Moments of Discovery # 7: The Story Behind the Hidden $ Bill

Dollar Discovery! On September 10, 2015 I opened an envelope dated April 30,1962 that Mother sent me in college. I had read her letter then, but did not open the Bossler Mennonite Church bulletin where she had tucked a dollar bill (series date 1957) until now. I wonder now whether she was testing to see if I had taken the time to open the bulletin she enclosed.

When I opened the bulletin commemorating Church College Day, a few weeks ago, out tumbled a “Silver Certificate” dollar bill backed by REAL money, not the “Federal Reserve” bills we carry around in our wallets nowadays.


What was going on in the world in April 1962?

  • US district Judge J. Skelly Wright ordered the desegregation of elementary schools in New Orleans, LA.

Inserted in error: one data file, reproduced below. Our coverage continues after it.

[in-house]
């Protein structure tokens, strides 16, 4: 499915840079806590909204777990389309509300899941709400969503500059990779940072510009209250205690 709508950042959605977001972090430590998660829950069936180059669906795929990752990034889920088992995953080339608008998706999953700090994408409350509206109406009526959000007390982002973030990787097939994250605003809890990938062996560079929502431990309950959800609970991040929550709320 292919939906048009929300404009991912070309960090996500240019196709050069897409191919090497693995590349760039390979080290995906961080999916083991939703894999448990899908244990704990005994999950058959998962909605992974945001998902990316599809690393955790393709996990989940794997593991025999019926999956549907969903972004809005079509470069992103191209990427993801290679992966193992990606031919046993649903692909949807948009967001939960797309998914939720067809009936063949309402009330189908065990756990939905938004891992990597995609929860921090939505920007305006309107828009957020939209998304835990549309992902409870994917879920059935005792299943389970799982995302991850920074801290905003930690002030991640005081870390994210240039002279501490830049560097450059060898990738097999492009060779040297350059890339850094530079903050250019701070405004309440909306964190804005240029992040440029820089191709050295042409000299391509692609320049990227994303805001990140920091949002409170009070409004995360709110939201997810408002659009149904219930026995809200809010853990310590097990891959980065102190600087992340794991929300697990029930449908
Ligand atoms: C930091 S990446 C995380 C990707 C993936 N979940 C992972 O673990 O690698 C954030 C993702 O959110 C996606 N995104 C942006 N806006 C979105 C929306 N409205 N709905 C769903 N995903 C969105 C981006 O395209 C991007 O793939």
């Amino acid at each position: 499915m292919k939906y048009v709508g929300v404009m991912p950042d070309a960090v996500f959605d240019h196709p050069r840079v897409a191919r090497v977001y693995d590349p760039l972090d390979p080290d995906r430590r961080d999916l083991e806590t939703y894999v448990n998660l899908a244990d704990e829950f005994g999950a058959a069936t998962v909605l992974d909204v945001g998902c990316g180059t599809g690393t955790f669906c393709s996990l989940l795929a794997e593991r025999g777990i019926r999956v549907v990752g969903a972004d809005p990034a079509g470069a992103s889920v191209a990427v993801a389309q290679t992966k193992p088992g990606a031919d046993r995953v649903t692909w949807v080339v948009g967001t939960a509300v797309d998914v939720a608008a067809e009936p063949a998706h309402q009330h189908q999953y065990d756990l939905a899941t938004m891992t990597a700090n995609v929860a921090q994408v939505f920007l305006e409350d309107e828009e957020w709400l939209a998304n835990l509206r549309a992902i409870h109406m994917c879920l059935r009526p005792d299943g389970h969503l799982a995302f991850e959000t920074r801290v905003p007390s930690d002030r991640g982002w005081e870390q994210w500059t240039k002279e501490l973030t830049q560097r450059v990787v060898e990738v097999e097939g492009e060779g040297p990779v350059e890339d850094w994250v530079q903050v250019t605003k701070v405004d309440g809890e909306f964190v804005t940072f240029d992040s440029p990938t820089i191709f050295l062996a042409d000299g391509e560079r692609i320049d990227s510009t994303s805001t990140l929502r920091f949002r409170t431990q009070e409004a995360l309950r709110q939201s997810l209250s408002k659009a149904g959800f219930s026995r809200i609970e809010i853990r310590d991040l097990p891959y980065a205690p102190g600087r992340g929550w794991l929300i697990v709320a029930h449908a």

• John Kenneth Galbraith, then U.S. Ambassador to India, wrote a letter to President Kennedy proposing a negotiated peace between North Vietnam and South Vietnam.
  • At the Ealing Jazz Club in London, Brian Jones was introduced to Mick Jagger and Keith Richards. The three would become the heart of The Rolling Stones.
  • Walter Cronkite replaced Douglas Edwards as the anchorman for the CBS Evening News.
  • The Century 21 Exposition World’s Fair opened in Seattle, Washington on April 21, 1962

What was happening in the Longenecker house then?


Here are unadulterated excerpts from Mother’s letter:

“Hello to all the gals at Peachey House. . . . “Did you get your book – – – I mean your ‘Books,’ The Post Master want to know when you got the book we send. Don’t for-get to tell us he want to see know how long it took to get to E. M. C.”